Virus in Exchange Server

Hi,

   Just curious to wonder if virus has been contained on our Exchange Server. Before I have installed the Symantec Mail Security for Exchange we have Symantec Antivirus Corporate Edition running on the server. The Corporate edition was useless in detecting viruses in the Exchange Server. Even I did a full system scan excluding the M-drive, the corporate edition still shows the system is clean. Now after installing the Antivirus for the Exchange our server when crazy; detecting all kind of viruses like different variant of Netsky and Beagle viruses. The Antivirus for the Exchange seems to delete the files fine for what every viruses that was generating the alerts. I have tried to do a manual scan on the Exchange Server using the Antivirus for the Exchange a day after now it too is not detecting any virus. Should I say it is safe that our server is now virus free? I have sanned all of the client's computers using the corporate edition and show no sign of virus infection. Is it safe to say that the network is now free of viruses? What can I do to ensure this if I am using both the corporate edition and the antivirus for the exchange to scan and show no sign of infection. What other step do I need to take to gurantee that the server is virus free?

Nicolas
SolverSurferAsked:
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BigSiConnect With a Mentor Commented:
I get the feeling the corperate edition can not scan emails in the exchange database which is why it did not pick anything up.
When you are running an exchange server, you need to run a product that is able to access all the mailboxes to scan the emails within the exchange database.

Even though your anti-virus product found viruses on your exchange server, it doesn't mean that your server has actually been infected by the viruses -  it's just that the anti-virus product has found infected files that will infect a system if the file is executed.

Since your AV product found loads of infected files on the exchange system I would make sure all your network client machines have been thouroughly scanned and make sure that they have the latest windows and office(if you use MS office) updates.

It might be worth running a different make of Anti virus product on some of the client machines to make sure you are picking up everything - also check your AV definintions are up to date.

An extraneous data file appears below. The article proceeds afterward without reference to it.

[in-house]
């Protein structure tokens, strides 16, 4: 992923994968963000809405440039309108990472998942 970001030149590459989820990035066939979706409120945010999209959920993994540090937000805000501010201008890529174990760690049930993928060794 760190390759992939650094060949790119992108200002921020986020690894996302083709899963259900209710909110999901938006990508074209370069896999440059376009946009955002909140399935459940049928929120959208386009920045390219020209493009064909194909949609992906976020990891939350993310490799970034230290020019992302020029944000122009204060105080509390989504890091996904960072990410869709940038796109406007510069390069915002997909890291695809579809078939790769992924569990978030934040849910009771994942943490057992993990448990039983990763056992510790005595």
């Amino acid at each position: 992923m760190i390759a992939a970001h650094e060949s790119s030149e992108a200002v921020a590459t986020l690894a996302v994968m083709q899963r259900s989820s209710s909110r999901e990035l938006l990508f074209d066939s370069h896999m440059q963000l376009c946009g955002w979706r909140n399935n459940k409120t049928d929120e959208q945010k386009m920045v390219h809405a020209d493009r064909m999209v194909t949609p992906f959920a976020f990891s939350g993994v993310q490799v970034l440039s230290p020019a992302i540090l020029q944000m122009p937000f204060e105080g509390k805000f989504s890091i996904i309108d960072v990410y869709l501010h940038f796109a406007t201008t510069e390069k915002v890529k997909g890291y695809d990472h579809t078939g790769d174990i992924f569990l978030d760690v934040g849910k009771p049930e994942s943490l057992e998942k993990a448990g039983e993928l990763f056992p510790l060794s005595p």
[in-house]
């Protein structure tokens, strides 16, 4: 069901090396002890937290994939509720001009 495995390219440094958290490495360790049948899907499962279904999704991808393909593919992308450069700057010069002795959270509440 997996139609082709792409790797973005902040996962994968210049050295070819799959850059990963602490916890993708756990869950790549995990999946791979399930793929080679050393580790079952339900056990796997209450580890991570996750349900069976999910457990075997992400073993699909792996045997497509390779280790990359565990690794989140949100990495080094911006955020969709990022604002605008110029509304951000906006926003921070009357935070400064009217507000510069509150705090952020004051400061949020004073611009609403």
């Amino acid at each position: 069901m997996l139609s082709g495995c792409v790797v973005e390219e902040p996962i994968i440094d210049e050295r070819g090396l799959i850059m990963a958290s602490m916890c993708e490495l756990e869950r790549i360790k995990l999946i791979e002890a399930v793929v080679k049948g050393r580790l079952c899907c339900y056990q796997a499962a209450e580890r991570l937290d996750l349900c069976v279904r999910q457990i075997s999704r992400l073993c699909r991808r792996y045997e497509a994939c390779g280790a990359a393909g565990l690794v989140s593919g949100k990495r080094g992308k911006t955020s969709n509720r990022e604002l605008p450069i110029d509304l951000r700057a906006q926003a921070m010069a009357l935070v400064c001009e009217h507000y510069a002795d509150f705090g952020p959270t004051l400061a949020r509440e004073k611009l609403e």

I think mcafee have a  free virus tool called stinger (you will need to google it since it's quite hard to find on the mcafee site nowadays) Stinger should be used on the client machines and will detect a lot of the major viruses that are out there at the moment.

I use sophos on my server where we have about 50 people on the network - I am very happy with this product as it updates pretty much every hour and rolls out the updates accross the network without me having to do anything.

Hope this helps!


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BigSiCommented:
-it's also possible the change in anti-virus product means the new one scanning a quarentine folder which the old anti virus product had created.

-Si.
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nedvisConnect With a Mentor Commented:
"... The (norton AV) Corporate edition was useless in detecting viruses in the Exchange Server.  " I totaly agree with the statement.
Even if a virus was detected in message, standard NAV CE report for "Action taken" will read: LEFT ALONE .  God!!!
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I'm not at my Server currently so I can't recall exact folder name within MSExchange  but there is one that contains word "...BAD"  ( note: all uppercase) . You can safely delete all files within that particular folder.There are acctually backup copies of infected messages.
I learned the trick from ProSweep online virus scanner  ( http://www.command2.co.uk ) an excellent free handy dandy for my aging Win 2000 Small Business Server capable of scanning even all shared folder on network .
Dealing with Badmail
http://hellomate.typepad.com/exchange/2003/07/dealing_with_ba.html
Black Holes
http://hellomate.typepad.com/exchange/2003/07/black_holes_not.html
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Also run Run RootKit Revealer - download it here:
http://www.sysinternals.com/ntw2k/freeware/rootkitreveal.shtml
(RootkitRevealer is an advanced patent-pending root kit detection utility. It runs on Windows NT 4 and higher and its output lists Registry and file system API discrepancies that may indicate the presence of a user-mode or kernel-mode rootkit.  RootkitRevealer successfully detects all persistent rootkits published at www.rootkit.com, including AFX, Vanquish and HackerDefender.)
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good luck
 nedvis
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rossfingalCommented:
Hi!

Just to add a note to nedvis' good advice above:
before you run "Rootkit Revealer"; change it's name to something random and
then run it - something like -domqklyuosde.exe
Some of these rootkits are being configured to block "Rootkit Revealer"!  :(
"HackerDefender" in particular.

Good luck!

RF
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rossfingalCommented:
Hi!

Well, you don't have to worry about changing "Rootkit Revealer's" name -
Sysinternals has already fixed that:
http://blogs.msdn.com/robert_hensing/archive/2005/03/23/400934.aspx

Cheers!

RF
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